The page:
JR. Forasteros - October 29, 2017
Sitting with Grief
From Series: "Good Grief"
We avoid pain and grief as much as possible. When faced with someone else's grief, we avoid or offer platitudes. But the book of Lamentations invites us to sit with grief, to enter into the prophetic process of Lament. In this series, we'll explore how to grieve and how to be a friend to the grieving. Ultimately, we'll see how the process of lament invites us to be agents of healing in the larger world.
More From "Good Grief"
You’ll never hear more bad theology than at a funeral.
One of the most difficult experiences in my pastoral career was in Ohio. A seventeen year old member of our church was killed in a car accident with her friends one night. The whole community was rocked, and as a result, several hundred came to her funeral. As one of the pastors, I stood with her parents in the receiving line, offering handshakes and hugs to mourners before they offered condolences to her parents.
If you’ve ever stood in those lines, you know that’s where people say some truly awful things. Things like, “God needed another angel in heaven.”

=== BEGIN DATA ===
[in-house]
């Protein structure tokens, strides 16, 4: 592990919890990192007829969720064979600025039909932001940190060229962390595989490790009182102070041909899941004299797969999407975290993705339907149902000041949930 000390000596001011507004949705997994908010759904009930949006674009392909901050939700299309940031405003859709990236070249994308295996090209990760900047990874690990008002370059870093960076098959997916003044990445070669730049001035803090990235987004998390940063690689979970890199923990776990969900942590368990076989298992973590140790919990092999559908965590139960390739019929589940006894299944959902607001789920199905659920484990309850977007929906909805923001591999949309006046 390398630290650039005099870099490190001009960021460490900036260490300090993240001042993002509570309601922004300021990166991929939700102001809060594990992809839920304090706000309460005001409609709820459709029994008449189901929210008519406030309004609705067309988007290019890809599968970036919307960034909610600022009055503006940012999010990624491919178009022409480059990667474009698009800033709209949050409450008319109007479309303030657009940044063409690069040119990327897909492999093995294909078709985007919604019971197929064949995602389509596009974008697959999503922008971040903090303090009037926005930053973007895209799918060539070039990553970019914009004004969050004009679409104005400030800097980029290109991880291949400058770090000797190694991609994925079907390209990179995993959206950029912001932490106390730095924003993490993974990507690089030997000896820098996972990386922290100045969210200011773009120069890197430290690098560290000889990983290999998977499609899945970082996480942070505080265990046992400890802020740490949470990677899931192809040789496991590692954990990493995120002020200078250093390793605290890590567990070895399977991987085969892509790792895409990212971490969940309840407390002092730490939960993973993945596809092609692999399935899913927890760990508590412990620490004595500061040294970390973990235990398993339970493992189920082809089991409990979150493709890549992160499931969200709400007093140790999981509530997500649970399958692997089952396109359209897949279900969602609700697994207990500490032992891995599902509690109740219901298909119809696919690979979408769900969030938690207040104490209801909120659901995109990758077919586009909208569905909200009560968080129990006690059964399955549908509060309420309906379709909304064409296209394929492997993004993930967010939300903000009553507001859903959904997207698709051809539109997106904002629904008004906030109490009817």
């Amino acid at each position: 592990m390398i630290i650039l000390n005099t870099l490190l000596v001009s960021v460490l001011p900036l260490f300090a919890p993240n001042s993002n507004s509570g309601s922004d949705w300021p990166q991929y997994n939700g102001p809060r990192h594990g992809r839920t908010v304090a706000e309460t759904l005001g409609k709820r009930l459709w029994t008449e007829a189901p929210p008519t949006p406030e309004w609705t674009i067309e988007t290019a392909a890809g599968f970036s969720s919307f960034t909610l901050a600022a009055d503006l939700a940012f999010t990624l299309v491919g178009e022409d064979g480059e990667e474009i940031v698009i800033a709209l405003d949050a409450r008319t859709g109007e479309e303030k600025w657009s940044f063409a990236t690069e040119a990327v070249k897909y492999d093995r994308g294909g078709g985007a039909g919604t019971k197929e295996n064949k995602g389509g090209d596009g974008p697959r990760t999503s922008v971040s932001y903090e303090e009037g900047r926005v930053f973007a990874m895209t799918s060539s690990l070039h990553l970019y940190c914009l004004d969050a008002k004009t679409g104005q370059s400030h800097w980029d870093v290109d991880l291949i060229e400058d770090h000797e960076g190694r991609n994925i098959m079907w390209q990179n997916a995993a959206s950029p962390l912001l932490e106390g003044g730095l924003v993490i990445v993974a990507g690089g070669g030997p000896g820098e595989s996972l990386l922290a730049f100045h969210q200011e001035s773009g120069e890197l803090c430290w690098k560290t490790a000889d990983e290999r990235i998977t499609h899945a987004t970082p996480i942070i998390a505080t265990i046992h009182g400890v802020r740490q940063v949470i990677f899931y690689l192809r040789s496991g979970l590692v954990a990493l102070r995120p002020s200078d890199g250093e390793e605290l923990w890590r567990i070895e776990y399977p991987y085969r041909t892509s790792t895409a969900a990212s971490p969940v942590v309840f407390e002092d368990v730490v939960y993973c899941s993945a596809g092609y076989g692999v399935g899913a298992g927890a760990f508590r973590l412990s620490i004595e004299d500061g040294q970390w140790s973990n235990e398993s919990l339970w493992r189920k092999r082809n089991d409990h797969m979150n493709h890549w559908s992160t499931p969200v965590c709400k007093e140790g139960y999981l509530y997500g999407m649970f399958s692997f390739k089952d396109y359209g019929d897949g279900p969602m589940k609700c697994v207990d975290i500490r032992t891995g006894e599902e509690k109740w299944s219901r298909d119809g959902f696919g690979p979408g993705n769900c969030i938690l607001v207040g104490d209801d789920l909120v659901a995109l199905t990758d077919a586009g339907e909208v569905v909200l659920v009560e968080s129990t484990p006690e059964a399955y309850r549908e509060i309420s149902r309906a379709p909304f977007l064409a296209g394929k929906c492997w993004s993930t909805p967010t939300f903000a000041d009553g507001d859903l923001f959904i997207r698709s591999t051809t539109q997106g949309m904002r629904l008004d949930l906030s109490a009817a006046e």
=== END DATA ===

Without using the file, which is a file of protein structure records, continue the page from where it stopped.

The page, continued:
Really? God’s so needy he takes children? God can’t just make more angels?
Or, “Everything happens for a reason.” As though any reason is adequate to bring comfort in the midst of grief.
We say those things because we’re not good at grieving.
Other people’s grief makes us very uncomfortable. We feel an anxiety that makes us want to push all that away, to fix it, to do SOMETHING to make everything feel less awkward.
So we offer a cheap platitude because then we DID something and we can LEAVE and not feel like we’re abandoning someone.
Times like right now, when we’re not in the middle of the ickyness of grief, it’s obviously the wrong way to respond.
But what DO we do? How DO we respond to pain (and not just individual pain, but the pain in our culture, in our world)? What is a good, helpful, appropriate response to grief?
We’re going to talk about how to be WITH each other in our grief. To be honest about the pain, to bear witness with each other.